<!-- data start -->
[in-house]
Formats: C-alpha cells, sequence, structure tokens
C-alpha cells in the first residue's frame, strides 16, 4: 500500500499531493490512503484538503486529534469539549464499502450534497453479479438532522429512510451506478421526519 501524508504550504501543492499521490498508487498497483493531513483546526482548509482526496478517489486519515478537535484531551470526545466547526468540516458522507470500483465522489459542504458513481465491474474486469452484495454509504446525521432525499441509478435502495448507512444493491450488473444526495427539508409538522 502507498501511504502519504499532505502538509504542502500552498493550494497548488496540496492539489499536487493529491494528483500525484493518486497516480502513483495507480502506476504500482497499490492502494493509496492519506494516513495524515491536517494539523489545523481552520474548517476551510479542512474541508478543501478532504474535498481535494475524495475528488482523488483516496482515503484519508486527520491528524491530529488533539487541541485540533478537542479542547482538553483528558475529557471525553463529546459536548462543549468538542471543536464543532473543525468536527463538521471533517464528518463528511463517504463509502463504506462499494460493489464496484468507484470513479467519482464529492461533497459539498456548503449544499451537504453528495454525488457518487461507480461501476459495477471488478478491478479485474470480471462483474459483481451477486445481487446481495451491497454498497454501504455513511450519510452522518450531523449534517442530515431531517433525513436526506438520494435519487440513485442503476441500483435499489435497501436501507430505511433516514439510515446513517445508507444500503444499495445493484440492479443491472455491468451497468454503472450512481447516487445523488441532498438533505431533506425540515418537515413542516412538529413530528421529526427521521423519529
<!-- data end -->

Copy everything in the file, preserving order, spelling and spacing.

[in-house]
Formats: C-alpha cells, sequence, structure tokens
C-alpha cells in the first residue's frame, strides 16, 4: 500500500499531493490512503484538503486529534469539549464499502450534497453479479438532522429512510451506478421526519 501524508504550504501543492499521490498508487498497483493531513483546526482548509482526496478517489486519515478537535484531551470526545466547526468540516458522507470500483465522489459542504458513481465491474474486469452484495454509504446525521432525499441509478435502495448507512444493491450488473444526495427539508409538522 502507498501511504502519504499532505502538509504542502500552498493550494497548488496540496492539489499536487493529491494528483500525484493518486497516480502513483495507480502506476504500482497499490492502494493509496492519506494516513495524515491536517494539523489545523481552520474548517476551510479542512474541508478543501478532504474535498481535494475524495475528488482523488483516496482515503484519508486527520491528524491530529488533539487541541485540533478537542479542547482538553483528558475529557471525553463529546459536548462543549468538542471543536464543532473543525468536527463538521471533517464528518463528511463517504463509502463504506462499494460493489464496484468507484470513479467519482464529492461533497459539498456548503449544499451537504453528495454525488457518487461507480461501476459495477471488478478491478479485474470480471462483474459483481451477486445481487446481495451491497454498497454501504455513511450519510452522518450531523449534517442530515431531517433525513436526506438520494435519487440513485442503476441500483435499489435497501436501507430505511433516514439510515446513517445508507444500503444499495445493484440492479443491472455491468451497468454503472450512481447516487445523488441532498438533505431533506425540515418537515413542516412538529413530528421529526427521521423519529